Have you ever looked at a cracking animation and wondered: How did they achieve that handmade look? Did they really cut out 1,000 pieces of paper? I want to know their secrets! Well, you’re in the right place.
(Although we can’t give away all of our secrets – we’d be here all day…)
Many of the animations we create here at Alive require that perfectly imperfect look, whether they’re styled after children’s drawings or (supposedly) made from ripped pieces of paper, brimming with texture. Here are the key methods we use to create them…
1. Emulating hand-drawn (or cut) elements
One of the simplest ways is to fake it. We do this by overlaying multiple effects onto our computer animation to simulate a hand-drawn or stop motion piece, with the goal of making everything a bit wibbly-wobbly.
We drop the frames per second from 25 to 12 to reduce the smooth motion often created with computer animation. We also use an effect called Turbulent Displace to make everything a little bit rough around the edges. When used subtly and correctly, this works really well for making outlines and curves less perfect, or giving the effect of ripped paper/cloth/other materials. If we’re simulating stop motion, we might also make some elements shuffle around a little bit using what we call a ‘wiggle’ so they’re never perfectly still, to emulate how things may get nudged slightly every time a photo is taken when creating a real stop motion piece. We used all of these methods to animate our new Alive Academy course.
2. Actually hand drawing elements
Of course, nothing beats the real deal, so when we get the opportunity it’s always fun to break out our digital pencils and draw individual frames. Although this is more authentic than faking it, it requires a lot of time and work – creating 30 seconds of frame-by-frame animation requires 360 drawings. Not the most ideal, especially as changing that animation later would be far more difficult than editing a computer-generated one. This is why we often mix and match methods 1 and 2 so that our animations feel authentically handmade while maintaining control and editability – which is exactly what we did for our most recent animation for National Energy Action.
Our wonderful illustrator Kat drew some fully frame-by-frame sequences and drew a few frames of other elements which we looped and used throughout the animation.
3. Texture, texture, texture
So everything is a bit wibbly-wobbly or it’s been drawn digitally frame-by-frame, but if the background is a pure white void, it won’t look realistic either way. This is where texture is key. Using scans of paper, card and cloth can be very handy here – we make sure to use multiple scans of these textures or flip/shuffle one around so that there isn’t just a static texture, as this doesn’t look the most believable.
Adding a little noise and grain, and some shadows to really sell that these pieces of paper are sat on something rather than everything being completely flat, also adds realism. Depending on the situation we might want to add in some blurring around the edges of the frame to simulate camera focus too.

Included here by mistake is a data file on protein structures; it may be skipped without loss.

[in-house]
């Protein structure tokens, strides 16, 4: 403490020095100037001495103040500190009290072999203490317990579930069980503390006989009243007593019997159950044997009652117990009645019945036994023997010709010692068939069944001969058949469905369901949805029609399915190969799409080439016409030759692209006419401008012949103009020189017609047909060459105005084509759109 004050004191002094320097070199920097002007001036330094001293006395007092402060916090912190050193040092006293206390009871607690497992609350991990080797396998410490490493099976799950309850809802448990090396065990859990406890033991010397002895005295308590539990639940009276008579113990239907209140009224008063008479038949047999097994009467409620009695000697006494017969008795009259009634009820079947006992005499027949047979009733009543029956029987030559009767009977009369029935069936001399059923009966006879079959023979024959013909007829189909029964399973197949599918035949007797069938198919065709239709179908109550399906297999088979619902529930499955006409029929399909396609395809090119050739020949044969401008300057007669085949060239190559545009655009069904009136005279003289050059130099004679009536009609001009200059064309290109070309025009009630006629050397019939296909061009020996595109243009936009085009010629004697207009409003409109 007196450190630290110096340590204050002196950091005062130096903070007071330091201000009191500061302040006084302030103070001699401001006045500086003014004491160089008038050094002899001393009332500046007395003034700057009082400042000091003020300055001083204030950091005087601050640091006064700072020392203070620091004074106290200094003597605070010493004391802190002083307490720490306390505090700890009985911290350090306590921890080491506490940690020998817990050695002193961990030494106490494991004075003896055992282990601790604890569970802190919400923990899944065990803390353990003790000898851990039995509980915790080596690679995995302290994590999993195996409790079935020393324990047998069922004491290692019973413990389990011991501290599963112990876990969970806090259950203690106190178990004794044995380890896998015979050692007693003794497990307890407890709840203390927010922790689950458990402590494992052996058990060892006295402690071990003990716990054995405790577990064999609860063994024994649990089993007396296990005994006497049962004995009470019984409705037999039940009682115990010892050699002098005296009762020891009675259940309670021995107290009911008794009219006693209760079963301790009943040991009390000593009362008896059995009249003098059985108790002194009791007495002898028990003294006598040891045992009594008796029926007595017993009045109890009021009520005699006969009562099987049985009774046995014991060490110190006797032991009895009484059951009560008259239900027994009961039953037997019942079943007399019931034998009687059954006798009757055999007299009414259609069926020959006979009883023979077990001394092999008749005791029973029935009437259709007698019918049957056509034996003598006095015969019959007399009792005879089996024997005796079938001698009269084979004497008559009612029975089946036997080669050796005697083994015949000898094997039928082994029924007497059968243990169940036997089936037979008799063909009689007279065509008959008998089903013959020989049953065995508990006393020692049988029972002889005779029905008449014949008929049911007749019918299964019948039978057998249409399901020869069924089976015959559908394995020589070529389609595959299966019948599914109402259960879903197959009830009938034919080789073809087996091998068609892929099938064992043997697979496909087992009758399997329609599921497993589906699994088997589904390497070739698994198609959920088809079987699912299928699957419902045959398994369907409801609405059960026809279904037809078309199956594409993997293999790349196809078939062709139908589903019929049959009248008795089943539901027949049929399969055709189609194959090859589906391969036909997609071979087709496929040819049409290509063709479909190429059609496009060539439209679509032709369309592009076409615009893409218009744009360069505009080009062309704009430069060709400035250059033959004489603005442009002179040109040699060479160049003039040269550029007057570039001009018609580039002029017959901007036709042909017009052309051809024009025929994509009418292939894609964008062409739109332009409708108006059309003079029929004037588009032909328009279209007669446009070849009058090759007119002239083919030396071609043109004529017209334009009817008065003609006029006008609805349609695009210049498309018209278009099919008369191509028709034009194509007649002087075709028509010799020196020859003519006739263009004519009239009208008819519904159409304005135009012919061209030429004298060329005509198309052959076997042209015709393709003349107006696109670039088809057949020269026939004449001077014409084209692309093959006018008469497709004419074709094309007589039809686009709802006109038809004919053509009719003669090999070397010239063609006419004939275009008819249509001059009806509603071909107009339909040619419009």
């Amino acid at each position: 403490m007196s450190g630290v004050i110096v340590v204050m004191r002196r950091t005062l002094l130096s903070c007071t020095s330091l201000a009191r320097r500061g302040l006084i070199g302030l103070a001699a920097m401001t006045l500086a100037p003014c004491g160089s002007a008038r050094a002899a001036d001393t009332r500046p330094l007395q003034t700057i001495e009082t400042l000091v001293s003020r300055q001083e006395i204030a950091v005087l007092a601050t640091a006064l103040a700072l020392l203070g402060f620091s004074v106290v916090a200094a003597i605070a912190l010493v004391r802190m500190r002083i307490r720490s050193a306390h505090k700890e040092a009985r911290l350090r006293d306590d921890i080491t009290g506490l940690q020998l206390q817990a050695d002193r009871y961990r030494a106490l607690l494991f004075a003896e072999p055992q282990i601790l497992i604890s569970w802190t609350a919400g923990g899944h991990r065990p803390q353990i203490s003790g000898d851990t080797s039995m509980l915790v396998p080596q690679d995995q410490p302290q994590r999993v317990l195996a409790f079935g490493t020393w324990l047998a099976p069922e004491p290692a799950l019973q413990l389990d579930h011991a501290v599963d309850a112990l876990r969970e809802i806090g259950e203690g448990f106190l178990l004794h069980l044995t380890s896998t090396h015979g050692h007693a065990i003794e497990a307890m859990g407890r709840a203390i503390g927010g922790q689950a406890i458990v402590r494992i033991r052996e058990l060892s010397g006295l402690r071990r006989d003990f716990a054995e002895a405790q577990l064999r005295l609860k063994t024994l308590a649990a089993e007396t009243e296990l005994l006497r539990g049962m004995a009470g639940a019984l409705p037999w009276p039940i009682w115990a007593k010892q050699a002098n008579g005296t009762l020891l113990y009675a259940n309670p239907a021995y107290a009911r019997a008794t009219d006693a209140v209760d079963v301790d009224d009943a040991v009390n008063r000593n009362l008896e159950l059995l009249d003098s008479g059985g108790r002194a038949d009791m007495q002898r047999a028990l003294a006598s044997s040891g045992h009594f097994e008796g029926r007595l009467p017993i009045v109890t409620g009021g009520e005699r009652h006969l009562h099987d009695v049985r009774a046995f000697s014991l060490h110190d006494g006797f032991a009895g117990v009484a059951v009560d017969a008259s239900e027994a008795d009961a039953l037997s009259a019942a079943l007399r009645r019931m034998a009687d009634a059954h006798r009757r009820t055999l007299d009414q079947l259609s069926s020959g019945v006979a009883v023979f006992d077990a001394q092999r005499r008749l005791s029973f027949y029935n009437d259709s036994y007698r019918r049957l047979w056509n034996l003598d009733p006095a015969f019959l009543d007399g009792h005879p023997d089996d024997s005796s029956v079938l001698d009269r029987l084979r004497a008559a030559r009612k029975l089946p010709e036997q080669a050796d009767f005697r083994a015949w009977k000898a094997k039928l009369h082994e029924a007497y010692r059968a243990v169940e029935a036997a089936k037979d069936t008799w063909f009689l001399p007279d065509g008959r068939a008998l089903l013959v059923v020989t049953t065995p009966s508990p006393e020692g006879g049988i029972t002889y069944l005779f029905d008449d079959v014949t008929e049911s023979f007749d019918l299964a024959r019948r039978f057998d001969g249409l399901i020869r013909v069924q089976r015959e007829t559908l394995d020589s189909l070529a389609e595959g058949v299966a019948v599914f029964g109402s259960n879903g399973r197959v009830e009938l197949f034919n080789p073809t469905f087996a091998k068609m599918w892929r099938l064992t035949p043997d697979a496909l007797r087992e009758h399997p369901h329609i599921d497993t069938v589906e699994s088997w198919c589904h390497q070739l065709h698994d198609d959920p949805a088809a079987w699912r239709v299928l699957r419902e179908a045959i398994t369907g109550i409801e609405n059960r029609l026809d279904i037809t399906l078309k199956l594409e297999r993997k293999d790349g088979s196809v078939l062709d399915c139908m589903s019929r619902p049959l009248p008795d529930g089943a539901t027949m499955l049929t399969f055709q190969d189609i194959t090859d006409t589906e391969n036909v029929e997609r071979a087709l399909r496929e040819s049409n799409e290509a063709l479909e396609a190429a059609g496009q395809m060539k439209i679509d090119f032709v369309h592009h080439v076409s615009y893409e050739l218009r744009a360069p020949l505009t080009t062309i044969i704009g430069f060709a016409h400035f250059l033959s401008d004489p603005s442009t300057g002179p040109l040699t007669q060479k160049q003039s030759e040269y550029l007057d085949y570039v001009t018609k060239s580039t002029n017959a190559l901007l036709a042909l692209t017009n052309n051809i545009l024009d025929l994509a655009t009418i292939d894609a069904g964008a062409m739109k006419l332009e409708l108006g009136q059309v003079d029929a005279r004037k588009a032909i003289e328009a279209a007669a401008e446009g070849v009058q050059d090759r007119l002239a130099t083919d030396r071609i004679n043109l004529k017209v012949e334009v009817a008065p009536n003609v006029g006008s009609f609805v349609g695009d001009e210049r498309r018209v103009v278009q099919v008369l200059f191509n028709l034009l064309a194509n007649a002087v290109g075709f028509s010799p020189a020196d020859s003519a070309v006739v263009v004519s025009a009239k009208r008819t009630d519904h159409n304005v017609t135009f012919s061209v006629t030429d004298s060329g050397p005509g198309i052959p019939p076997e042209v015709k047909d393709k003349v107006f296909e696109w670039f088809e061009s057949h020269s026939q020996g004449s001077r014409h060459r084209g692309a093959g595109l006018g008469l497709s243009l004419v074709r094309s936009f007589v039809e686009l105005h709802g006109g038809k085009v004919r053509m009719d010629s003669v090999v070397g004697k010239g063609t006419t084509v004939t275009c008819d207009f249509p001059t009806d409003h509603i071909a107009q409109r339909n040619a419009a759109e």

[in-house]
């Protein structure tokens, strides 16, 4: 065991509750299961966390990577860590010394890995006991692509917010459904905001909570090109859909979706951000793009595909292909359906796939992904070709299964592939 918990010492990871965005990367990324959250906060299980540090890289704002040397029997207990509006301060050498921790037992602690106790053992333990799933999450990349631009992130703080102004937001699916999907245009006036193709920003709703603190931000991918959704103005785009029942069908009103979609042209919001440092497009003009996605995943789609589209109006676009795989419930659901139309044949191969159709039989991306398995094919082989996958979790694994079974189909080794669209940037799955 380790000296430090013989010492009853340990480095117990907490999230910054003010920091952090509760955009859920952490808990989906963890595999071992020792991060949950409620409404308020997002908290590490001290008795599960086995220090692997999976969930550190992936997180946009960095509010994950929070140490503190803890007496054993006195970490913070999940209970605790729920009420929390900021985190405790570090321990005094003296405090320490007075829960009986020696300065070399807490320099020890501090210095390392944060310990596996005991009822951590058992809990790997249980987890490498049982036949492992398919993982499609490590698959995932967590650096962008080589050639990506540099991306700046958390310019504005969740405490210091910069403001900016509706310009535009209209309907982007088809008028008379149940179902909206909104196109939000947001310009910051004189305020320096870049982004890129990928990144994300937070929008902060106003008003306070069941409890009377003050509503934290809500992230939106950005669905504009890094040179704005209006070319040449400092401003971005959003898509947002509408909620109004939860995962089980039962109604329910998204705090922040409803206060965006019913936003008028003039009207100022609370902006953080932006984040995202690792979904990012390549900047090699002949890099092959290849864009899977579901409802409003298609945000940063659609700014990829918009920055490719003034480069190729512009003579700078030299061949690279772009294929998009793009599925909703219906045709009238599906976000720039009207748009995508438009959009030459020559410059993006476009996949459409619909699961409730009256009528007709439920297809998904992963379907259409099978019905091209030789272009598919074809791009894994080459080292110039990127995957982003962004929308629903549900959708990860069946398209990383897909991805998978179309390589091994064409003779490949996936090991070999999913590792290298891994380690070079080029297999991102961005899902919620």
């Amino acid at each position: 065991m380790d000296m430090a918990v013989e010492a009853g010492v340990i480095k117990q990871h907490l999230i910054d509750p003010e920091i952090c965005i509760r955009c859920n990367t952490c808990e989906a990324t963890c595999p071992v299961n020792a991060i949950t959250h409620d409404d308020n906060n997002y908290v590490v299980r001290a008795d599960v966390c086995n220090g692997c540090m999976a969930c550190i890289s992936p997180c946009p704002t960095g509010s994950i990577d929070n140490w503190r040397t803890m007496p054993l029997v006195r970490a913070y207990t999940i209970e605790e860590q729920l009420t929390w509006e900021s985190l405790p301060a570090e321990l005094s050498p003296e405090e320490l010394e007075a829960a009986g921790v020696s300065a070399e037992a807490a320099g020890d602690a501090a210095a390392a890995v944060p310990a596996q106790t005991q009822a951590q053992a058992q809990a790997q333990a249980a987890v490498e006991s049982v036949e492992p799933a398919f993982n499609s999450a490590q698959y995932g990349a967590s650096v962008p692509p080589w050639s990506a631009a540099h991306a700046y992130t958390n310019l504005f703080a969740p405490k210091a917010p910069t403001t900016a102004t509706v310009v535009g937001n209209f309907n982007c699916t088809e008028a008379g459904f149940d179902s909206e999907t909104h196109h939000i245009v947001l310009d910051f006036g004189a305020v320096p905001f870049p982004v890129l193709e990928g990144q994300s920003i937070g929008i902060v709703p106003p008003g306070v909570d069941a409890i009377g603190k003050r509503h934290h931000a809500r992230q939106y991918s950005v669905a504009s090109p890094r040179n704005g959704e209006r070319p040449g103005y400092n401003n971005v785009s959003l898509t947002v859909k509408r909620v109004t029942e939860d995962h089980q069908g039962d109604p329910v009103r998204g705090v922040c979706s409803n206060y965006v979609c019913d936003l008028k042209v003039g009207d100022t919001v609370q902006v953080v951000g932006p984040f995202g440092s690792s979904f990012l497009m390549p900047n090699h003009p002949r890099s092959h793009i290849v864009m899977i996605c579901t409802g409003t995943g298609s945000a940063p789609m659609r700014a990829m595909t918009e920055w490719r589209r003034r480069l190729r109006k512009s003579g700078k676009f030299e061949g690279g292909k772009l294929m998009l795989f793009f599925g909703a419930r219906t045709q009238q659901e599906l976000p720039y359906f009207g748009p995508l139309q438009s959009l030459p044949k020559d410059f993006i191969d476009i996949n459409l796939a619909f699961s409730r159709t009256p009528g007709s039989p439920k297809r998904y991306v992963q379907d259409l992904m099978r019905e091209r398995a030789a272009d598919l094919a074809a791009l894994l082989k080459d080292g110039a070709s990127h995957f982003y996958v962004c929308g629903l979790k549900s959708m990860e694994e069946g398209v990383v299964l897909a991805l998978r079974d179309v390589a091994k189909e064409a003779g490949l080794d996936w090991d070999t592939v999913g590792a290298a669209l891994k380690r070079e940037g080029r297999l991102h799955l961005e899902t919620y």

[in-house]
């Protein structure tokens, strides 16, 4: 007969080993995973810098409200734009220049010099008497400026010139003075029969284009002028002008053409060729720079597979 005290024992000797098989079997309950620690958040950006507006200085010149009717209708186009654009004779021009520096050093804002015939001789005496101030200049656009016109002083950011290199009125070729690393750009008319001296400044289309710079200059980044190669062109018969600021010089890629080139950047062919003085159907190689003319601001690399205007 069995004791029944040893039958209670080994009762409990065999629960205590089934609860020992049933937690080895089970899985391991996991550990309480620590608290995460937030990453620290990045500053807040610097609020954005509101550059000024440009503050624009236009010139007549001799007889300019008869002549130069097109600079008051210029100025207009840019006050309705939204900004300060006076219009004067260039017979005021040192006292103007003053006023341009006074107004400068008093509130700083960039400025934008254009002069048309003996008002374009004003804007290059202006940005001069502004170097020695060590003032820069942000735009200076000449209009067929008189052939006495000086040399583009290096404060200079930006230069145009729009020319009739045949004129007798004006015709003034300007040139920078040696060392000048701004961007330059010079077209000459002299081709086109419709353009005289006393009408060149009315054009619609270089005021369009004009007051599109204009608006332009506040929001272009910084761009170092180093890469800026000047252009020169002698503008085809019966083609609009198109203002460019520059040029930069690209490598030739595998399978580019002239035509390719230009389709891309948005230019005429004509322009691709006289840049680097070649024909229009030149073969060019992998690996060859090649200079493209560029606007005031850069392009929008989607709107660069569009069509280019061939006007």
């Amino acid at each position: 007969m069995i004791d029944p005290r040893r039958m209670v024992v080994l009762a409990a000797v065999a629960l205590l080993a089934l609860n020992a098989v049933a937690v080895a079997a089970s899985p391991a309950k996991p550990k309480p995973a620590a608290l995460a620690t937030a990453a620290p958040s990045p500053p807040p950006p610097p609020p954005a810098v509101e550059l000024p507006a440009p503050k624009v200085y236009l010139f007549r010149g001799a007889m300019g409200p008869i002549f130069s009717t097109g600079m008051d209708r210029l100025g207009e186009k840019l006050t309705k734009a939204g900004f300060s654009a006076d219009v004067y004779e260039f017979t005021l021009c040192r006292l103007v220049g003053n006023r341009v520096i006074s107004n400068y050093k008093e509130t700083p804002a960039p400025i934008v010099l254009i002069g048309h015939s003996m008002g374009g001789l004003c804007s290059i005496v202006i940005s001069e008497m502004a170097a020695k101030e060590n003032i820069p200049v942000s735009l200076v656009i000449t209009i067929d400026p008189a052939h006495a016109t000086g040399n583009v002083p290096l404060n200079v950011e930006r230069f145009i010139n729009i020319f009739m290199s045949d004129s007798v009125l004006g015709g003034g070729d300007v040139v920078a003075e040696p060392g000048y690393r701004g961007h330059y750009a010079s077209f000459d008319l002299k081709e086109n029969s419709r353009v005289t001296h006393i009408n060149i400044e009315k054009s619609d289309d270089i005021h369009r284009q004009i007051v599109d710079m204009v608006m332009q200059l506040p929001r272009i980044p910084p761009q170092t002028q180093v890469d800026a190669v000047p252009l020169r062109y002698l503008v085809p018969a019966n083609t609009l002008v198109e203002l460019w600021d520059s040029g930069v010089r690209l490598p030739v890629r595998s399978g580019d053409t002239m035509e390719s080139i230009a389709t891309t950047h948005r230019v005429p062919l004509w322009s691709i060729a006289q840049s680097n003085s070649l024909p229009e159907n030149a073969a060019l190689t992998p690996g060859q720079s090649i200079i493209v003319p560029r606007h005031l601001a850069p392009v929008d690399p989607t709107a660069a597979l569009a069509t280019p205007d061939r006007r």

4. The golden rules
Although this is important for all forms of animation, it’s especially paramount when trying to emulate frame-by-frame animation: using the 12 principles devised by the founding members of Disney. Some of the most important are:
- Anticipation (a smaller movement that happens before another to help the audience expect what will come next, such as pulling back before throwing a punch)
- Follow through / overshoot (how a movement goes a little too far before settling into its final position)
- Squash and stretch (objects getting thinner when moving quickly and being squashed down when hitting into a surface, while maintaining volume)
Employing these principles allows us to reflect the techniques used by frame-by-frame animators when they draw each frame individually, but with computer-generated animation. This is also a great way to create personality in our work and avoid things looking wooden or boring.
5. To blur or not to blur
Motion blur is often used in animation to simulate a real-life camera capturing movement – camera shutter speeds mean that when a photo (or a frame of video) is taken, it isn’t capturing one single moment in time, so moving things are blurred. However, in stop motion animation, the subjects are static when each frame is captured, so there is no apparent motion blur.
Similarly in frame-by-frame animation, each frame is drawn and so there is no blur. By this logic, we shouldn’t include any motion blur if we’re simulating these techniques… But there may be some cases where we break our own rules, for example if we have lots of pieces of paper on screen and they’re all blown offscreen, it might sell the realism of the motion itself if there’s some motion blur.
We’ll talk keyframes with anyone so would love to hear any thoughts or questions you have – drop us a line at firstname.lastname@example.org
By Em Green